#1 2011-12-09 13:05:58

ab
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Avoiding Garbage Collector: Delphi and Apple side by side

Among all trolling subject in forums, you'll find out the great Garbage Collection theme.
Fashion languages rely on it. At the core of the .Net and Java framework, and all scripting languages (like JavaScript, Perl, Python or Ruby), you'll find a Garbage Collector. New developers, just released from schools, do learn about handling memory only in theory, and just can't understand how is memory allocated - we all have seen such rookies involved in Delphi code maintenance, leaking memory as much as they type. In fact, most of them did not understood how a computer works. I warned you this will be a trolling subject.

And, in Delphi, there is no such collector. We handle memory in several ways:
- Creating static variables - e.g. on the stack, or globally;
- Creating objects with class instances allocated on heap - in at least three ways: with a try..finally Free block, with a TComponent ownership model in the VCL, or by using an interface (which creates an hidden try..finally Free block);
- Creating reference-counted variables, i.e. string, array of, interface or variant kind of variables.

It is a bit complex, but it is also deadly powerful. You have several memory allocation models at hand, which can be very handy if you want to tune your performance and let program scale. Just like manual recycling at home will save the planet. Some programmers will tell you that it's a waste of cell brain, typing and time. Linux kernel gurus would not say so, I'm afraid.

Then came the big Apple company, which presented its new ARC model (introduced in Mac OS X 10.7 Lion) as a huge benefit for Objective-C in comparison with the Garbage Collection model. And let's face it: this ARC just sounds like the Delphi memory model.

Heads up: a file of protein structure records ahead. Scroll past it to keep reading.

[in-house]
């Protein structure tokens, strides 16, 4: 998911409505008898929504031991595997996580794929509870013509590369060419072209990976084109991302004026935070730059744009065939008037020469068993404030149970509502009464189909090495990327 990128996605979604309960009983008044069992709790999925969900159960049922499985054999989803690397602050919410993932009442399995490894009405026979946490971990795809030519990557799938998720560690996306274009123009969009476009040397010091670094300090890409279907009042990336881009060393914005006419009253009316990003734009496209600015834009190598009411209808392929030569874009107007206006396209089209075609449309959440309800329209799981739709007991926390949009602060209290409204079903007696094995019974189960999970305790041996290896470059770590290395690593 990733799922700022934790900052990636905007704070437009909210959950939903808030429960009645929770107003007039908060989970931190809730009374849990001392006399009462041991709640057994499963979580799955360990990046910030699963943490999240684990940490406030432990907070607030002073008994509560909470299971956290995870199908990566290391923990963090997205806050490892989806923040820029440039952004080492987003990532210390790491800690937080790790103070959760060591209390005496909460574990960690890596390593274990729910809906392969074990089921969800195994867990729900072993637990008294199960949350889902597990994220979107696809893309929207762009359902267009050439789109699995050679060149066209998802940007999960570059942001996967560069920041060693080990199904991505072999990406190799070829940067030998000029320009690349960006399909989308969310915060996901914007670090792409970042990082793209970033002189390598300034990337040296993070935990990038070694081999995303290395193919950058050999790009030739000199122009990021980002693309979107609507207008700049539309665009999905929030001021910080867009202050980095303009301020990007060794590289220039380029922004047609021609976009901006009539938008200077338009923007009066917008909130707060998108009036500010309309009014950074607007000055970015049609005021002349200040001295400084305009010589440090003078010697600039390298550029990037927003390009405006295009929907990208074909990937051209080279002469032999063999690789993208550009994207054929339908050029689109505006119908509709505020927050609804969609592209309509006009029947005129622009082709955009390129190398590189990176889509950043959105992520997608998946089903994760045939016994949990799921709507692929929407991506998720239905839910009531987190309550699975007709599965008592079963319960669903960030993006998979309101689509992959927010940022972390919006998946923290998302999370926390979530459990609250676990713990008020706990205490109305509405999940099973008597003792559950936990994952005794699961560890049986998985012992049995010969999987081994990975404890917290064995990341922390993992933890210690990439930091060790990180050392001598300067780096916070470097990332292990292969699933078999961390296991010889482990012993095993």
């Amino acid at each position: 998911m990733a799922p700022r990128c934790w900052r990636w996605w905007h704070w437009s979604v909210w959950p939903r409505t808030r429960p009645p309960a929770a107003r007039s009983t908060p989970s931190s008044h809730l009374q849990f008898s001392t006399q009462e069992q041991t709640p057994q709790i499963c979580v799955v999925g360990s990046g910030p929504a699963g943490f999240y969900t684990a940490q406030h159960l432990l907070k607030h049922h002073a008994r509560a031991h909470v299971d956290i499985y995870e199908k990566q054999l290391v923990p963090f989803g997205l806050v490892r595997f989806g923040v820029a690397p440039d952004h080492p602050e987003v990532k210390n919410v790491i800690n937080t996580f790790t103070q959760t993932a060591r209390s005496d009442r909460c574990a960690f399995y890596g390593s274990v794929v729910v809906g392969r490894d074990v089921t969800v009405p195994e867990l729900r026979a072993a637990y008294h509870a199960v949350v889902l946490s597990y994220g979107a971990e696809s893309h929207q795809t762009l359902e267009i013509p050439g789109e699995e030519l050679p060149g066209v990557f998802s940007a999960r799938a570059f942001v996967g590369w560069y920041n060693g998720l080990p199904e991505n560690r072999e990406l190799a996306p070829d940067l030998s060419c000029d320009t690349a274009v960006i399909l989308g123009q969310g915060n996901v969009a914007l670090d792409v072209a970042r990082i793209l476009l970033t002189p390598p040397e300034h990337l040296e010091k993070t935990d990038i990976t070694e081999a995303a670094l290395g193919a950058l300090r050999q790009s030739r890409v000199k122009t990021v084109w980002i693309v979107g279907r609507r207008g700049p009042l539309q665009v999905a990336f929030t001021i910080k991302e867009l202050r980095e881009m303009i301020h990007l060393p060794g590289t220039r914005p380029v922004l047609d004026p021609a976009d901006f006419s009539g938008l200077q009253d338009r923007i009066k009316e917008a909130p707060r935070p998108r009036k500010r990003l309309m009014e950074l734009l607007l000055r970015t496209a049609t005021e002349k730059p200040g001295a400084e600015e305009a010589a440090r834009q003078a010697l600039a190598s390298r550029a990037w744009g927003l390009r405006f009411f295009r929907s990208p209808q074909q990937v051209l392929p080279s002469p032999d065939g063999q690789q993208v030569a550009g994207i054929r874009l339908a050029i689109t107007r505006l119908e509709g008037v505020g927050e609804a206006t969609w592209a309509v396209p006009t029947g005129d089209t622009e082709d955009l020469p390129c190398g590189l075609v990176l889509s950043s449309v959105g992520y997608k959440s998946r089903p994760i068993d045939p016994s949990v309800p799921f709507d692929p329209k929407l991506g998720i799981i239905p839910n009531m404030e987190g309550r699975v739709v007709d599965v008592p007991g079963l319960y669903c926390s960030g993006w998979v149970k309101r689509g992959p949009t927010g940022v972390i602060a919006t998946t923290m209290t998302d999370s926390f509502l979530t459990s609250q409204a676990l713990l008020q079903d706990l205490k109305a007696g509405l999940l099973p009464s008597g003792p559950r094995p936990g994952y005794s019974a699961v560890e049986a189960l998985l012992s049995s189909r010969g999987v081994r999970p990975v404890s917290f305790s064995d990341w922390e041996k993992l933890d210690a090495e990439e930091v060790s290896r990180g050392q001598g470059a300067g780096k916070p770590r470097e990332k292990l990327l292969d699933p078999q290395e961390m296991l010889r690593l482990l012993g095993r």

Feedback from http://blog.synopse.info/post/2011/12/0 … -same-side

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#2 2011-12-09 13:18:06

ab
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Re: Avoiding Garbage Collector: Delphi and Apple side by side

Very nice comment of Eric at http://sergworks.wordpress.com/2011/12/ … -in-delphi page:

String are a very different problem, they can't cross-reference themselves, and so reference counting them provides a correct solution memory-management-wise, so the cost is justifiable.

For interfaces, that's not the case, the reference-counting is insufficient as a form of memory-management, hence the need for weak reference and void implementations, which still end up costing time even when they are doing nothing.

If you don't want to see performance issue with interfaces, you need to be careful: only pass them as "const" parameters, don't have functions or methods returning interfaces.

The InitInstance initialization is a major waste, it could be handled by the compiler, this was QC'ed way back in the early days of interface support in Delphi.

As for Apple's ARC, well, it's intended to solve an objective-C shortcoming (of manually having to addRef & Release), and doesn't provide an alternative to GC, as they state in the link you provided; as it has to be since reference-counting doesn't handle graphs.